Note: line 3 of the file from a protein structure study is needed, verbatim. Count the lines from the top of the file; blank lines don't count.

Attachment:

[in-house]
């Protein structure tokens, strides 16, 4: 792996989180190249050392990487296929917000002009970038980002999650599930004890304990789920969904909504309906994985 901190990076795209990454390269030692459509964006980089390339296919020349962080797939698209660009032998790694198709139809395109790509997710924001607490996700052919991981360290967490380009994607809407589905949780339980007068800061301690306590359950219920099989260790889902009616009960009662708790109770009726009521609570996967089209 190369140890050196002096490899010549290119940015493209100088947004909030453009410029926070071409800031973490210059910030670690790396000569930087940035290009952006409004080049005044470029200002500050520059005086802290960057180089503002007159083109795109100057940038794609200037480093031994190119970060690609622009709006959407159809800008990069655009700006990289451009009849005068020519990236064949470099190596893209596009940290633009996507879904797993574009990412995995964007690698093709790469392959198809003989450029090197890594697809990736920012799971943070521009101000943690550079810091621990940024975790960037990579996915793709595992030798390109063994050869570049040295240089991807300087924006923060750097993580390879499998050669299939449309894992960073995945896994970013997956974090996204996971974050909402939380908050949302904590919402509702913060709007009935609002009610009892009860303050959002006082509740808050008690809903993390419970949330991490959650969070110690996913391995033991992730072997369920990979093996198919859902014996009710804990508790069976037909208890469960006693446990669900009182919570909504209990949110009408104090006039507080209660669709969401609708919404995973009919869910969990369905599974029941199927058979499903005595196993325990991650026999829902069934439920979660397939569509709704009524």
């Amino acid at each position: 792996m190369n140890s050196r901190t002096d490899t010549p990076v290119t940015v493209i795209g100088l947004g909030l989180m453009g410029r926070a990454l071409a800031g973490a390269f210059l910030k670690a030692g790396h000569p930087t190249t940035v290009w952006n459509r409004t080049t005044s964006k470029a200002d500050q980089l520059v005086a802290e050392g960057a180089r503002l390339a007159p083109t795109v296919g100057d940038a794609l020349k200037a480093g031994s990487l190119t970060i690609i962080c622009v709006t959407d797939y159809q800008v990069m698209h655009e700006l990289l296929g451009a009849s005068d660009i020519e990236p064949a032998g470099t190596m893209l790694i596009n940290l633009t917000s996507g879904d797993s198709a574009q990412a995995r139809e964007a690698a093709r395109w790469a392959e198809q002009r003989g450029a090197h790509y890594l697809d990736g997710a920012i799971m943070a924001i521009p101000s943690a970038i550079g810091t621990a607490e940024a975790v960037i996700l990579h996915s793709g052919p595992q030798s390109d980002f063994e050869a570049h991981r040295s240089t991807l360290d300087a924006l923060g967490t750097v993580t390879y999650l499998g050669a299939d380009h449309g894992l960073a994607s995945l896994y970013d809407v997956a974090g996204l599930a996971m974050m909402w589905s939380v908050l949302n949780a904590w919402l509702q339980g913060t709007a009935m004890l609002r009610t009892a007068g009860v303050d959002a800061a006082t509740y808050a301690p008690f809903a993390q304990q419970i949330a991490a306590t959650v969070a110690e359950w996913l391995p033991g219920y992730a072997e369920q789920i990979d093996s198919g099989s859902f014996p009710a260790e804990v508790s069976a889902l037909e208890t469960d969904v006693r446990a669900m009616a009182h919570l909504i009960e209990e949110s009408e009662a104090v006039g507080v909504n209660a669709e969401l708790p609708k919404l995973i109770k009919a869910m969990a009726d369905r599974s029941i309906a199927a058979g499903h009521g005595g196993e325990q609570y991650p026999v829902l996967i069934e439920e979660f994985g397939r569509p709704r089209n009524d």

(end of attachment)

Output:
């Amino acid at each position: 792996m190369n140890s050196r901190t002096d490899t010549p990076v290119t940015v493209i795209g100088l947004g909030l989180m453009g410029r926070a990454l071409a800031g973490a390269f210059l910030k670690a030692g790396h000569p930087t190249t940035v290009w952006n459509r409004t080049t005044s964006k470029a200002d500050q980089l520059v005086a802290e050392g960057a180089r503002l390339a007159p083109t795109v296919g100057d940038a794609l020349k200037a480093g031994s990487l190119t970060i690609i962080c622009v709006t959407d797939y159809q800008v990069m698209h655009e700006l990289l296929g451009a009849s005068d660009i020519e990236p064949a032998g470099t190596m893209l790694i596009n940290l633009t917000s996507g879904d797993s198709a574009q990412a995995r139809e964007a690698a093709r395109w790469a392959e198809q002009r003989g450029a090197h790509y890594l697809d990736g997710a920012i799971m943070a924001i521009p101000s943690a970038i550079g810091t621990a607490e940024a975790v960037i996700l990579h996915s793709g052919p595992q030798s390109d980002f063994e050869a570049h991981r040295s240089t991807l360290d300087a924006l923060g967490t750097v993580t390879y999650l499998g050669a299939d380009h449309g894992l960073a994607s995945l896994y970013d809407v997956a974090g996204l599930a996971m974050m909402w589905s939380v908050l949302n949780a904590w919402l509702q339980g913060t709007a009935m004890l609002r009610t009892a007068g009860v303050d959002a800061a006082t509740y808050a301690p008690f809903a993390q304990q419970i949330a991490a306590t959650v969070a110690e359950w996913l391995p033991g219920y992730a072997e369920q789920i990979d093996s198919g099989s859902f014996p009710a260790e804990v508790s069976a889902l037909e208890t469960d969904v006693r446990a669900m009616a009182h919570l909504i009960e209990e949110s009408e009662a104090v006039g507080v909504n209660a669709e969401l708790p609708k919404l995973i109770k009919a869910m969990a009726d369905r599974s029941i309906a199927a058979g499903h009521g005595g196993e325990q609570y991650p026999v829902l996967i069934e439920e979660f994985g397939r569509p709704r089209n009524d």